Congress recently voted against pulling American troops out of Somalia. Officially, U.S. forces number 900 and are there in an advisory role to help the government of Hassan Sheikh Mohamud combat terrorist forces such as Al-Shabab.
Yet our guest today states that U.S. boots on the ground in Somalia are doing nothing but serving as a recruiting tool for jihadists, their presence provoking widespread resentment among the people of the resource-rich but war-torn African nation.
Ann Garrison is a journalist and a contributing editor to The Black Agenda Report. You can also find her at The Grayzone and on Pacifica Radio. Her latest article, “Ilhan Omar Voted to Withdraw from Somalia, but She’s No Anti-Imperialist,” assesses the Minnesota Congresswoman’s record on opposing U.S. actions in the Horn of Africa.
Garrison notes that Washington has little interest in genuinely opposing radical jihadist groups in the region and is instead focused on maintaining control of a strategically important part of the world. Somalia sits on the Red Sea, across a narrow strait from Saudi Arabia and Yemen. Around 40% of world seaborne trade passes by its waters on the way to or from the Suez Canal. Moreover, the nation is believed to possess over 100 billion barrels of untapped offshore oil reserves. “Securing African resources is an existential imperative” for the U.S., Garrison said.
The United States has spent the past decade bullying and intimidating countries in North East Africa. From the bombing of Libya and the overthrow of Muammar Gaddafi in 2011 to its attempts to isolate Eritrea economically and politically to bombing Somalia and supporting the insurgency of the Tigrayan People’s Liberation Front against Ethiopia, Washington’s actions have led many in the region to sour on the United States altogether.
Into this void has stepped China and, to a lesser extent, Russia. Massive Chinese infrastructure projects are everywhere in the region, as Chinese companies build railways, hospitals, schools and roads. African countries have, by and large, also refused to follow the U.S. line on the Ukraine War, instead opting to stay neutral rather than condemn and oppose Moscow. The U.S. has attempted to push China out of the region, but, as Garrison said, “China isn’t going anywhere.” And while Western analysts constantly warn of Chinese “debt trap diplomacy,” working with Beijing does not entail the risk of coups, wars, sanctions or invasions, as dealing with the West does. Thus, Garrison argues, the United States has already “shot itself in the foot” when it comes to Africa.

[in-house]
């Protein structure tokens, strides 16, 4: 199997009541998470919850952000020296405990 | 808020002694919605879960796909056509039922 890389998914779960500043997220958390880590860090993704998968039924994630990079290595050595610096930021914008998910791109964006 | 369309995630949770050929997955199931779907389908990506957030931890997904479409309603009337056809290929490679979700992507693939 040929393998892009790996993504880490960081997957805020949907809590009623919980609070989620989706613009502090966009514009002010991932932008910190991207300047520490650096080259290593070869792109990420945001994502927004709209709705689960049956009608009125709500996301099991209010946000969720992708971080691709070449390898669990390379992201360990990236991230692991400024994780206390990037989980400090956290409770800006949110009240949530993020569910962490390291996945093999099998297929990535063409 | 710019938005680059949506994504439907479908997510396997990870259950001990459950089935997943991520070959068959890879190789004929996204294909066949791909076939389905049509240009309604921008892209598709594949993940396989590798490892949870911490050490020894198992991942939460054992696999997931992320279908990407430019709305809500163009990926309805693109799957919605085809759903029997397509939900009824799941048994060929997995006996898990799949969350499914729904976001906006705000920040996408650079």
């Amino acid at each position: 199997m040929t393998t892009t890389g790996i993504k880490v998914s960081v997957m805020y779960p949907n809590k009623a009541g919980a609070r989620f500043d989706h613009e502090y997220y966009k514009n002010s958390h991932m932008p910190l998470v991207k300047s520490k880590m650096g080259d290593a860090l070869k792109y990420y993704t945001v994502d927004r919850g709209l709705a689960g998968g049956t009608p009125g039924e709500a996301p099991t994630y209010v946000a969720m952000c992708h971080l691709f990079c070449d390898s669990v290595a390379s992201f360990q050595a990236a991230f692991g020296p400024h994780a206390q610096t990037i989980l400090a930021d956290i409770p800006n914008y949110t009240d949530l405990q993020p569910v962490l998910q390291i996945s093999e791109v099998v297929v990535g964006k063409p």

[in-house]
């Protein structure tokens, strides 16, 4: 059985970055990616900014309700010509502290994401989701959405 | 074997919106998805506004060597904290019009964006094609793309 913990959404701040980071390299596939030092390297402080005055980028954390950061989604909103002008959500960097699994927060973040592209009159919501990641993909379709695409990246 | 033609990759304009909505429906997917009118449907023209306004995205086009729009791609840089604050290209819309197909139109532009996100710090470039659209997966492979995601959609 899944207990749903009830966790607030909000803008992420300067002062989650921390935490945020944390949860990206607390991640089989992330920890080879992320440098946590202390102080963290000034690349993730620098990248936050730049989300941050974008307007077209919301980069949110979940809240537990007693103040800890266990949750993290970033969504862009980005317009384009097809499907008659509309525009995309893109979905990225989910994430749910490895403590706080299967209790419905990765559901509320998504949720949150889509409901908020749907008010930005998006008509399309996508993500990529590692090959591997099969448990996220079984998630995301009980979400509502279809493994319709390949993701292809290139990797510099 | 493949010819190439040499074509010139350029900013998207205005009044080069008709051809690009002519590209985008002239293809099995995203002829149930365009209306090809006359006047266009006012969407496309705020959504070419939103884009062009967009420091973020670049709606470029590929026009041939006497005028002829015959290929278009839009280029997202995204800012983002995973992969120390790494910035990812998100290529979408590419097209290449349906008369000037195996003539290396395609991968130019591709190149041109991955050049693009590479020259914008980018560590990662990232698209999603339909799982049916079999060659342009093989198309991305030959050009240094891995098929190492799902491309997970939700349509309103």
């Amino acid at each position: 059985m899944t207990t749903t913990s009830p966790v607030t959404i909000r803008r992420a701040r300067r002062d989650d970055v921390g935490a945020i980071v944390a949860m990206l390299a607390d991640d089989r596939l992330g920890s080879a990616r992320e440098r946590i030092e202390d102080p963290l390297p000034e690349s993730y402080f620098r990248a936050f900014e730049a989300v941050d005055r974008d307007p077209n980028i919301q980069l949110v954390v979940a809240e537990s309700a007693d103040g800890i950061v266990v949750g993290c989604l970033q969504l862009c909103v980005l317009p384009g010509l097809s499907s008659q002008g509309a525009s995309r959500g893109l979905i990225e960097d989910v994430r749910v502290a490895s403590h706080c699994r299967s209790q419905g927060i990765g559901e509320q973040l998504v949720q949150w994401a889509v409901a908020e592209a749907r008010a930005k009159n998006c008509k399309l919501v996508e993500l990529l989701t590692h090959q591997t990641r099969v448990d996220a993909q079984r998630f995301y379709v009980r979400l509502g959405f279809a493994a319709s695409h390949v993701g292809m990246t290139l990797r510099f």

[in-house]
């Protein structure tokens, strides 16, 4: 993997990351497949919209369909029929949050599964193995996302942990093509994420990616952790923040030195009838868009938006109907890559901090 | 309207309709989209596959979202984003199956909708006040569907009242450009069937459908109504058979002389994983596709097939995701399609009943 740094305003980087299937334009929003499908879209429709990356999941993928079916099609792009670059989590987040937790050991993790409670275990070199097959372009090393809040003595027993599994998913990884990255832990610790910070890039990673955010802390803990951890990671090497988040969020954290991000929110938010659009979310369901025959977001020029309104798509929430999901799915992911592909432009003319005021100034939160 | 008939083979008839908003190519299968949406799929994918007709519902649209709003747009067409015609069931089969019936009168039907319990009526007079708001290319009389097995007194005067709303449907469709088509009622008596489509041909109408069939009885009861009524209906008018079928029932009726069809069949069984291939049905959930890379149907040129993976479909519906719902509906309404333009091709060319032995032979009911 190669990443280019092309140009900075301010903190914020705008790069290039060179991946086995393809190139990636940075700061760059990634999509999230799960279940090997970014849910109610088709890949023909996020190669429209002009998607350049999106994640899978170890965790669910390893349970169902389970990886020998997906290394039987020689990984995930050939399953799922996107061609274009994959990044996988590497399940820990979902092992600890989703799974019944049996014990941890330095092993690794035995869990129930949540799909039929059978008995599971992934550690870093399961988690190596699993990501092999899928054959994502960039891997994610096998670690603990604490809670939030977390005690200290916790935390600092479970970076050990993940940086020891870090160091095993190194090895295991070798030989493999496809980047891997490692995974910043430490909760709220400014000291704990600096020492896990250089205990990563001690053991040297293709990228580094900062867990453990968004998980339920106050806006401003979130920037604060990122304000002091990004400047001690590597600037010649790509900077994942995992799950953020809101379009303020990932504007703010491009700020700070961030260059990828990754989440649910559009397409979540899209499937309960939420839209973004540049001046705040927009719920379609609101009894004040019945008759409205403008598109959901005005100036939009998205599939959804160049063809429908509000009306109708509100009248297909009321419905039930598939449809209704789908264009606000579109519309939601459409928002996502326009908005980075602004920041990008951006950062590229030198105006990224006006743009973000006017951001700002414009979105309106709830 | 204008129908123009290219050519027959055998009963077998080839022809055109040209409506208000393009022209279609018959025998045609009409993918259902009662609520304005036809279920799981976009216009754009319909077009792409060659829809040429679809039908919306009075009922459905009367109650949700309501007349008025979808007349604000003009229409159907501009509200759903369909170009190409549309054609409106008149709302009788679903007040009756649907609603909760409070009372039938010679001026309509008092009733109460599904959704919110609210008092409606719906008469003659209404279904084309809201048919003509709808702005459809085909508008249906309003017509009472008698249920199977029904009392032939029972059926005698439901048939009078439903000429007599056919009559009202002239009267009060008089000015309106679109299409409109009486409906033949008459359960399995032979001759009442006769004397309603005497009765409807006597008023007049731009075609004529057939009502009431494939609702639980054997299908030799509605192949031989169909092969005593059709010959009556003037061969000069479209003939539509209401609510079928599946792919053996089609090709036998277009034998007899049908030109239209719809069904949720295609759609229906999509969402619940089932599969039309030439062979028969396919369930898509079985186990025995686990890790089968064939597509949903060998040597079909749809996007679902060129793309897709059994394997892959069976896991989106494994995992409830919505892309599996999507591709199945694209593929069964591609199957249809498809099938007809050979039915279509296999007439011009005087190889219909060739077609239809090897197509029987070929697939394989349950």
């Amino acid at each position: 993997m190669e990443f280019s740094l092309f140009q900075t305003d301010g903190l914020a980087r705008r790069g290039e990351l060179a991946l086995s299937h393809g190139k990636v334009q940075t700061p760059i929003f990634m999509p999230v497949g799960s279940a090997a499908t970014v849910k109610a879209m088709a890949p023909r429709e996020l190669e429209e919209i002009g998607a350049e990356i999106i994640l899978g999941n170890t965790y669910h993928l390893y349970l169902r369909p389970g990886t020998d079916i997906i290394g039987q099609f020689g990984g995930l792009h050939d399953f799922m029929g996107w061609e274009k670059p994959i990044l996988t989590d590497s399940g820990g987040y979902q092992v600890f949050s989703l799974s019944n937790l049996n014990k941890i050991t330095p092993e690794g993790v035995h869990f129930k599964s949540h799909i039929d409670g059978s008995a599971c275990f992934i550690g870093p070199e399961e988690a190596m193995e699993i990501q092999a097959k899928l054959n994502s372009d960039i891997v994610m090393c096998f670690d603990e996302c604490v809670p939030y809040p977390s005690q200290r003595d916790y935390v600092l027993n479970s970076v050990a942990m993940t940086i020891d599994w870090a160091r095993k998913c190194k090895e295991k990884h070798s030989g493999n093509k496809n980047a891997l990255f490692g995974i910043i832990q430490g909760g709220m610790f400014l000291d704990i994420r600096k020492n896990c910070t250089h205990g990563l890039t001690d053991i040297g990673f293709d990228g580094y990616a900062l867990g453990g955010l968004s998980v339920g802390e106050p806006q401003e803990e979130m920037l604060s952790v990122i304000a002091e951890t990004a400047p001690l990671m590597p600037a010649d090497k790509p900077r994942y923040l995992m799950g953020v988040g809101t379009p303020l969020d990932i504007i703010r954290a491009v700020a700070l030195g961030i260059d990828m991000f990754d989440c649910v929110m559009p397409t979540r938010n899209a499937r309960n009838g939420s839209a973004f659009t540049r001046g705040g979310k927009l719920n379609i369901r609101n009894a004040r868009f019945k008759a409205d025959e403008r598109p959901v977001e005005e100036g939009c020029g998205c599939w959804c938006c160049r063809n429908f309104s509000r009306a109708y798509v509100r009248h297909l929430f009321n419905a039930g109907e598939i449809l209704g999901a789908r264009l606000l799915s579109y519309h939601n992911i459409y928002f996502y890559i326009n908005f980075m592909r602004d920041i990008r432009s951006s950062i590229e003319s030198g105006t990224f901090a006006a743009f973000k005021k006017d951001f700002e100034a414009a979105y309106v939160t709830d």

While Garrison welcomed the campaign led by Florida Republican Matt Gaetz to get everyone in Congress on record as to whether they support or oppose ending the seemingly endless war in Somalia, she cautioned that Gaetz is not a committed anti-imperialist, but a strong China hawk, and sees U.S. conflicts like the one in Somalia as a sideshow to the real showdown against Beijing.
Mnar Adley is founder and director of MintPress News and Behind The Headlines and is also a producer and host for both platforms.
Alan MacLeod is Senior Staff Writer for MintPress News. After completing his PhD in 2017 he published two books: Bad News From Venezuela: Twenty Years of Fake News and Misreporting and Propaganda in the Information Age: Still Manufacturing Consent, as well as a number of academic articles. He has also contributed to FAIR.org, The Guardian, Salon, The Grayzone, Jacobin Magazine, and Common Dreams.
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